4) Overmate at turnout time to allow for those cows which fail to conceive to be culled and you will end up with the number of cows you intend to Winter
We have been using these suggestions since 1965 and are now averaging 98% calving.

Our herd of cows has a high twinning rate depending on the season. If our cows have a mating season of abundant grass and are flushed during mating then we get a number of twins. To our mind these are of doubtful value because we find that the cow will wander off with the strongest calf leaving the weakest behind. We then have some difficult identifying the calf’s mother. If the cow mothers both calves then she will fail to conceive the following year. This is due to the biological stress of supplying both calves with a full supply of milk. Milk production is far harder on any animal than gestation as it drains all the minerals and proteins from her system.

Some cows are more efficient then others namely they consume less dry matter per conception and lactation .. The problem is how do you identify and breed these more efficient cows into your herd so that your herd is on a steady rising plane of efficiency.
If you are selling all your best bulls then you are giving all your bull buyers the benefit of all your best cows, and you are going backwards. Admitedly the bull you purchase from some other breeder could be out of his best cow, but do you check to make sure, and how do you know that it is better then your cows who are bred under your environment and farming conditions. Chances are that they are out of a cow that has been under considerably higher feeding and could even be foster mothered or the cow could have been of low fertility.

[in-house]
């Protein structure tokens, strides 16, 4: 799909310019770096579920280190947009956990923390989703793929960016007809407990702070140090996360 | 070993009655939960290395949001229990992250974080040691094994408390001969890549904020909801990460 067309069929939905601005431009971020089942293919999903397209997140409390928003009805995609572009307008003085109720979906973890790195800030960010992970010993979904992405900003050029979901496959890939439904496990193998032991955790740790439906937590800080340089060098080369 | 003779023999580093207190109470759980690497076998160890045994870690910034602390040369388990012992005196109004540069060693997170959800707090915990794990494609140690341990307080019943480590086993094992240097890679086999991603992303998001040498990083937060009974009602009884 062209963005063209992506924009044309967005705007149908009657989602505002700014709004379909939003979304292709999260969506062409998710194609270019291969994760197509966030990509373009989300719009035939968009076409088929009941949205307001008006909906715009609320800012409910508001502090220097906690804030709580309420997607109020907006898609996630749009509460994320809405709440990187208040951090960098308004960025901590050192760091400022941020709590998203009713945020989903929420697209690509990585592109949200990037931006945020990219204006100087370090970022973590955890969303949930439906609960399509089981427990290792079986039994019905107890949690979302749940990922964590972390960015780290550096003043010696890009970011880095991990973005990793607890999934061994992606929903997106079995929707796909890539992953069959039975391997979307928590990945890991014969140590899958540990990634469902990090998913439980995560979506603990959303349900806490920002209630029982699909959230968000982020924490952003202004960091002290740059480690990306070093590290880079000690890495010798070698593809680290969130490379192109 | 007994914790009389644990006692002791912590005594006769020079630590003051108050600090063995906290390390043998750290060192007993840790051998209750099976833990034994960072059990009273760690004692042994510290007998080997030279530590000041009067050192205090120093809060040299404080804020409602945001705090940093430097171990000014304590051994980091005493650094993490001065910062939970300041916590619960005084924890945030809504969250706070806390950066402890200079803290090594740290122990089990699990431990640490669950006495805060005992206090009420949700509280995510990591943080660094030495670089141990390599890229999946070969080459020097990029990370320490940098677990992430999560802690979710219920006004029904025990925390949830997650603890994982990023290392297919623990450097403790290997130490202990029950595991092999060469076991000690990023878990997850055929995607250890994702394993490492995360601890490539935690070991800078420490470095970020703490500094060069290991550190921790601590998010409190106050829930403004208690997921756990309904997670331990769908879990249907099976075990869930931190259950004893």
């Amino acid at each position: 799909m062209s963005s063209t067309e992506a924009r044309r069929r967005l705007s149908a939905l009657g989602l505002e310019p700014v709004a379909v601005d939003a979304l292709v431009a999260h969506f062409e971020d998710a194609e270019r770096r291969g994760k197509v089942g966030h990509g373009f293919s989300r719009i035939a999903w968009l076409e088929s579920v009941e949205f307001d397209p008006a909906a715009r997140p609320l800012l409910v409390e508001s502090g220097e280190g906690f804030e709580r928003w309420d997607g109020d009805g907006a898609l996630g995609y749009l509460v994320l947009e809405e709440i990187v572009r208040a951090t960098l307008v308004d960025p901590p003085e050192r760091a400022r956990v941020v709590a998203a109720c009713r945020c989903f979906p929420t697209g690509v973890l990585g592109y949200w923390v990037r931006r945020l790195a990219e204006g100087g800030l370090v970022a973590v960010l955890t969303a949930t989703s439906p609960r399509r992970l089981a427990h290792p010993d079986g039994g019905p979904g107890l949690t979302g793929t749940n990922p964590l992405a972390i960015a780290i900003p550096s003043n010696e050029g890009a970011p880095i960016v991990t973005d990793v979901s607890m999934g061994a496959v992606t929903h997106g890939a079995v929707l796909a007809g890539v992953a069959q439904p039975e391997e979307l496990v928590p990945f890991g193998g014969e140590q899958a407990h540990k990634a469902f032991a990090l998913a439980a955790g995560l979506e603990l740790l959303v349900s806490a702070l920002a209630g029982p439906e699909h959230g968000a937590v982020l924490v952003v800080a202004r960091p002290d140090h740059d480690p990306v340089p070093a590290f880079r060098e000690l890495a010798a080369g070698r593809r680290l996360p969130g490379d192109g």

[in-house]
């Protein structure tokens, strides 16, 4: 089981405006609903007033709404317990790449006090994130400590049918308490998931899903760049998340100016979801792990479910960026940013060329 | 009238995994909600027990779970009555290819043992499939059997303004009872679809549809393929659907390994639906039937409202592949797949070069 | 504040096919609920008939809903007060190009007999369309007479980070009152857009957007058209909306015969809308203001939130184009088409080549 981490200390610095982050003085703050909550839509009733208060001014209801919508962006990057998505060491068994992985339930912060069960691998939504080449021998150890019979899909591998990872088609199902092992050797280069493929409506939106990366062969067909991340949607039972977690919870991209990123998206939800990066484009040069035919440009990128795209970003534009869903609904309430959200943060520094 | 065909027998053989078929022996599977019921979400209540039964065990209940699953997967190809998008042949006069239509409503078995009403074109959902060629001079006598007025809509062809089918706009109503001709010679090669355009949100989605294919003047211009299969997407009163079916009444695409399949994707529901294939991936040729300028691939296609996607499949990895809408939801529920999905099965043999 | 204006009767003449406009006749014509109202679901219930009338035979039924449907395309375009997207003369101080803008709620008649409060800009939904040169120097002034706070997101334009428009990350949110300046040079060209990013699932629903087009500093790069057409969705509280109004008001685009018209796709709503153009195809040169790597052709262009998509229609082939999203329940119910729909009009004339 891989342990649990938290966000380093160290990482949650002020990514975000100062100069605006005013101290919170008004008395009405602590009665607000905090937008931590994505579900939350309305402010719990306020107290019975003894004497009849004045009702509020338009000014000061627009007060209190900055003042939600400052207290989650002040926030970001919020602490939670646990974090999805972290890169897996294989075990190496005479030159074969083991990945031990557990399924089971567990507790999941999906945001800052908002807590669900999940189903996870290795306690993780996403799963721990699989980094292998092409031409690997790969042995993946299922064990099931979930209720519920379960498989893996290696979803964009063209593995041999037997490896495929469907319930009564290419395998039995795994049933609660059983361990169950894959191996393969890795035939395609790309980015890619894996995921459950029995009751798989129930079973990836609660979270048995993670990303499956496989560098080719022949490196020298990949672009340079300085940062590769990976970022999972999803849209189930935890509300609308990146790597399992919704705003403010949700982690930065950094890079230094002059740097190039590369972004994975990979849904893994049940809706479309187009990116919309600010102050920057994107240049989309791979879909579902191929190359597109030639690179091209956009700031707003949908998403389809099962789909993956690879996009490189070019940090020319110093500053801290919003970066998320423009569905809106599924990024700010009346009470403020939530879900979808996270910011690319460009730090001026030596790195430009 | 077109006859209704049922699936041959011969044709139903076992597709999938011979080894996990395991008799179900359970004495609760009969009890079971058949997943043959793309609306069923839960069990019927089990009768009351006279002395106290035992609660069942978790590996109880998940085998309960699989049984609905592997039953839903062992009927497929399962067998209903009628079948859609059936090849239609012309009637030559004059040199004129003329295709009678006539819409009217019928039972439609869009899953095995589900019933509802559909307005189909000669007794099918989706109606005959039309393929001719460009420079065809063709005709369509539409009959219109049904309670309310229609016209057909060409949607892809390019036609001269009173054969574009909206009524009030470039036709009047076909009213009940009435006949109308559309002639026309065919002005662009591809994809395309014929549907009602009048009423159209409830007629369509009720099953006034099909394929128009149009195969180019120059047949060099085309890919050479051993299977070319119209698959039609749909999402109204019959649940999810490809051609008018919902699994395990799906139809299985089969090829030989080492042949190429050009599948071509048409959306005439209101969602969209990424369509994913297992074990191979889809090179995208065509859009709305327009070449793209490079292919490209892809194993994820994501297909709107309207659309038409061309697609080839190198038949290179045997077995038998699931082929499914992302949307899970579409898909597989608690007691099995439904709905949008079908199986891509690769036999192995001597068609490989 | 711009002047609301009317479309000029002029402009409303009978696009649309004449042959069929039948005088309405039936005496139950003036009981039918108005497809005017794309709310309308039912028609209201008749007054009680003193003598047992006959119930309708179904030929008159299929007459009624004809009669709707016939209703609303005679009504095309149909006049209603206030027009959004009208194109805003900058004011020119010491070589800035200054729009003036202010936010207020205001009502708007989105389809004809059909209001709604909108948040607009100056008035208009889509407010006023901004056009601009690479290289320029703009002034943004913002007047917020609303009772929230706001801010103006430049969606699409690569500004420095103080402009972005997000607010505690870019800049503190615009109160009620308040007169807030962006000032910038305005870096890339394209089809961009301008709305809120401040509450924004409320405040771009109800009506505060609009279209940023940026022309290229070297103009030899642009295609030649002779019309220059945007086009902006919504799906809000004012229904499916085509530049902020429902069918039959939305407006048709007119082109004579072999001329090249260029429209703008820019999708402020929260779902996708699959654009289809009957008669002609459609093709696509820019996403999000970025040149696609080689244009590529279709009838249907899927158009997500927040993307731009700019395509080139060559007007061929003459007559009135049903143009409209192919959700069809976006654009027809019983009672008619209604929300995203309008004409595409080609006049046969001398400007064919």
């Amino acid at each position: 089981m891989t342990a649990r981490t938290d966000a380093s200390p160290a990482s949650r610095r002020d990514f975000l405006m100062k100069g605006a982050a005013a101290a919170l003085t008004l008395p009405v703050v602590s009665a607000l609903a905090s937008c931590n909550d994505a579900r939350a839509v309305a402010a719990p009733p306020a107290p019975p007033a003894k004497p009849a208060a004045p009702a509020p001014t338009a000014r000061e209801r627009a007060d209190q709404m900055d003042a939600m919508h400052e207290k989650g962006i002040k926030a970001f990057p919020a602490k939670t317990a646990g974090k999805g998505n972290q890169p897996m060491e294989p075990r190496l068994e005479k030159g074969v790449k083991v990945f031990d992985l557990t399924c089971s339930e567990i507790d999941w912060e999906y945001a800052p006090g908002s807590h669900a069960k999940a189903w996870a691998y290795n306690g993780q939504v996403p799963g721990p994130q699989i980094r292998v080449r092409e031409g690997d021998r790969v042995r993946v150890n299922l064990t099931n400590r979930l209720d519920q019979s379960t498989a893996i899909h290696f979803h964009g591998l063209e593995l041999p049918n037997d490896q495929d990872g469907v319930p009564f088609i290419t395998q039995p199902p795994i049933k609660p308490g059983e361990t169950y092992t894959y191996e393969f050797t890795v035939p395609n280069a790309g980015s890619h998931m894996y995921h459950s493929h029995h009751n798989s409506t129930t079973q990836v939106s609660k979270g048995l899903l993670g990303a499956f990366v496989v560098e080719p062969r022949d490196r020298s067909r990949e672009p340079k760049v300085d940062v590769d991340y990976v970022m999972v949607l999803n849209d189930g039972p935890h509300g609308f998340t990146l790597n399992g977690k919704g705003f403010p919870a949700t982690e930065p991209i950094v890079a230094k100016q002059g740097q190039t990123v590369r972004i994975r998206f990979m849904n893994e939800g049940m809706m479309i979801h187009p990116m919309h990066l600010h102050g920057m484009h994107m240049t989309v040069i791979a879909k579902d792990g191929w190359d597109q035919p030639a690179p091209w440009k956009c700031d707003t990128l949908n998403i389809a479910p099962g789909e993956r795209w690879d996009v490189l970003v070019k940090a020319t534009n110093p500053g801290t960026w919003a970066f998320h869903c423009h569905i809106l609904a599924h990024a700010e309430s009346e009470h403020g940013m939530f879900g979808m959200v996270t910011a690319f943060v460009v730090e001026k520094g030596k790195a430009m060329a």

To my mind raising efficiency in your cow herd is one of the major improvement possible to lower your cost of production and steadily improve your herds over all performance.

In a breeding programme such as ours the more efficient cows are automatically used and make their contribution to progress. As I have stated many times our stud herd is run under commercial conditions. We consider this to be important because the bulls that we produce must perform in the industry under the conditions that the farmer runs his farm. Certainly I have seen a marked improvement in the cows ability to conceive under drought stresses and come through rearing a good calf.

According to the research I have studied and the period we have been in the programme, I consider that our cows at the moment are at leased 20% better than when we began. I also consider that the National herd has not improved at all because there has been no selection on cow efficiency and the present system that the stud cattle breeds under selection for female efficiency could not be applied anyway

One of the measures that makes me confident about the superiority of our cows is that we have at various times purchased cows often from dispursals. None of these cows have lasted more that one year they just calve and then are gone they just do not compare. We do not sell cows as we consider them to be unique.

I have not succeeded in getting a heritability for efficiency in cows from any scientist world wide that I have applied too but have seen a quote of 40% in an American Forum. If this quote is correct then it is high and plenty of progress is available when correct methods are used.


falloon
Fertility in cows appears to have no heritability. I do not know about repeatability.